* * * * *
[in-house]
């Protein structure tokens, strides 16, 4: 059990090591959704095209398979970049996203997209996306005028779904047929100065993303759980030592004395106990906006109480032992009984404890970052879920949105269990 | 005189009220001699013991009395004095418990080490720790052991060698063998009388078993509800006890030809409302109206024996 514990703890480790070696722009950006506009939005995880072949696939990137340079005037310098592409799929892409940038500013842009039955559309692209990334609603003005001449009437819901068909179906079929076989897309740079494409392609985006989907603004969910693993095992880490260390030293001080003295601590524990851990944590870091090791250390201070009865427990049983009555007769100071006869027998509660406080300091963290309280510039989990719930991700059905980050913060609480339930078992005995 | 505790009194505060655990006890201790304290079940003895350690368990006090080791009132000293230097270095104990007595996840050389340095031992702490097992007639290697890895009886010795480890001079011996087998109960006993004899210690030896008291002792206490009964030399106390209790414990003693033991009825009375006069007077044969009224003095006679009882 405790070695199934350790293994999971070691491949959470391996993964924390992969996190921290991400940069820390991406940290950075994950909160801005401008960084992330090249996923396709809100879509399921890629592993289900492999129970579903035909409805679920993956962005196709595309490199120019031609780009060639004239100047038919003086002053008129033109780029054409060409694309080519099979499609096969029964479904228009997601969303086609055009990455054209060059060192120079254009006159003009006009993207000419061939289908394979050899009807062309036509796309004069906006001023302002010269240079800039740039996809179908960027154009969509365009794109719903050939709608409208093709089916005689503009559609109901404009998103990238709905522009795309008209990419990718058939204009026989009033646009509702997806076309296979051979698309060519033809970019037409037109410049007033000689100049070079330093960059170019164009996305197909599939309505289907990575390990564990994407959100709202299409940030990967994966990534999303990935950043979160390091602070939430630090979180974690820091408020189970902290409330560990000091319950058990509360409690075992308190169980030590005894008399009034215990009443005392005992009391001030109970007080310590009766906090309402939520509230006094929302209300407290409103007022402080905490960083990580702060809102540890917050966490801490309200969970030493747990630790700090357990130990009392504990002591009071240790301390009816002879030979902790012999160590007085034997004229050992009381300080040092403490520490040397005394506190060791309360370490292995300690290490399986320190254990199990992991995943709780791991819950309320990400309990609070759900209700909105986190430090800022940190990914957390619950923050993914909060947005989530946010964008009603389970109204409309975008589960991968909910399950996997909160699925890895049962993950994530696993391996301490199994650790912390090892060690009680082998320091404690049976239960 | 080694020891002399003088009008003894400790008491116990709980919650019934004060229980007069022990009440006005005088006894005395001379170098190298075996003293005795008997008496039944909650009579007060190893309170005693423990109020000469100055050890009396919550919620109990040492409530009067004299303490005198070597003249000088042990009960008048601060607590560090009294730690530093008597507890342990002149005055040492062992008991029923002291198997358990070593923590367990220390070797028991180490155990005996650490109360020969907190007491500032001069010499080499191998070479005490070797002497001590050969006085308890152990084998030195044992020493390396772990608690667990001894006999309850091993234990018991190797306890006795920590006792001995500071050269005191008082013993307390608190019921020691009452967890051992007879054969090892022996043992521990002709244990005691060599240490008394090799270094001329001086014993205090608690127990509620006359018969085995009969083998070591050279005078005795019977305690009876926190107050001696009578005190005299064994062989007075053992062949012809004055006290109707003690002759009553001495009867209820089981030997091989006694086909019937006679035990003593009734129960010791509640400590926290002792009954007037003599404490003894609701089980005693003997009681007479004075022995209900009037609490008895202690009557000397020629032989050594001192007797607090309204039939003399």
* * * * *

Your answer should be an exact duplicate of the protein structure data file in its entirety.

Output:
[in-house]
């Protein structure tokens, strides 16, 4: 059990090591959704095209398979970049996203997209996306005028779904047929100065993303759980030592004395106990906006109480032992009984404890970052879920949105269990 | 005189009220001699013991009395004095418990080490720790052991060698063998009388078993509800006890030809409302109206024996 514990703890480790070696722009950006506009939005995880072949696939990137340079005037310098592409799929892409940038500013842009039955559309692209990334609603003005001449009437819901068909179906079929076989897309740079494409392609985006989907603004969910693993095992880490260390030293001080003295601590524990851990944590870091090791250390201070009865427990049983009555007769100071006869027998509660406080300091963290309280510039989990719930991700059905980050913060609480339930078992005995 | 505790009194505060655990006890201790304290079940003895350690368990006090080791009132000293230097270095104990007595996840050389340095031992702490097992007639290697890895009886010795480890001079011996087998109960006993004899210690030896008291002792206490009964030399106390209790414990003693033991009825009375006069007077044969009224003095006679009882 405790070695199934350790293994999971070691491949959470391996993964924390992969996190921290991400940069820390991406940290950075994950909160801005401008960084992330090249996923396709809100879509399921890629592993289900492999129970579903035909409805679920993956962005196709595309490199120019031609780009060639004239100047038919003086002053008129033109780029054409060409694309080519099979499609096969029964479904228009997601969303086609055009990455054209060059060192120079254009006159003009006009993207000419061939289908394979050899009807062309036509796309004069906006001023302002010269240079800039740039996809179908960027154009969509365009794109719903050939709608409208093709089916005689503009559609109901404009998103990238709905522009795309008209990419990718058939204009026989009033646009509702997806076309296979051979698309060519033809970019037409037109410049007033000689100049070079330093960059170019164009996305197909599939309505289907990575390990564990994407959100709202299409940030990967994966990534999303990935950043979160390091602070939430630090979180974690820091408020189970902290409330560990000091319950058990509360409690075992308190169980030590005894008399009034215990009443005392005992009391001030109970007080310590009766906090309402939520509230006094929302209300407290409103007022402080905490960083990580702060809102540890917050966490801490309200969970030493747990630790700090357990130990009392504990002591009071240790301390009816002879030979902790012999160590007085034997004229050992009381300080040092403490520490040397005394506190060791309360370490292995300690290490399986320190254990199990992991995943709780791991819950309320990400309990609070759900209700909105986190430090800022940190990914957390619950923050993914909060947005989530946010964008009603389970109204409309975008589960991968909910399950996997909160699925890895049962993950994530696993391996301490199994650790912390090892060690009680082998320091404690049976239960 | 080694020891002399003088009008003894400790008491116990709980919650019934004060229980007069022990009440006005005088006894005395001379170098190298075996003293005795008997008496039944909650009579007060190893309170005693423990109020000469100055050890009396919550919620109990040492409530009067004299303490005198070597003249000088042990009960008048601060607590560090009294730690530093008597507890342990002149005055040492062992008991029923002291198997358990070593923590367990220390070797028991180490155990005996650490109360020969907190007491500032001069010499080499191998070479005490070797002497001590050969006085308890152990084998030195044992020493390396772990608690667990001894006999309850091993234990018991190797306890006795920590006792001995500071050269005191008082013993307390608190019921020691009452967890051992007879054969090892022996043992521990002709244990005691060599240490008394090799270094001329001086014993205090608690127990509620006359018969085995009969083998070591050279005078005795019977305690009876926190107050001696009578005190005299064994062989007075053992062949012809004055006290109707003690002759009553001495009867209820089981030997091989006694086909019937006679035990003593009734129960010791509640400590926290002792009954007037003599404490003894609701089980005693003997009681007479004075022995209900009037609490008895202690009557000397020629032989050594001192007797607090309204039939003399």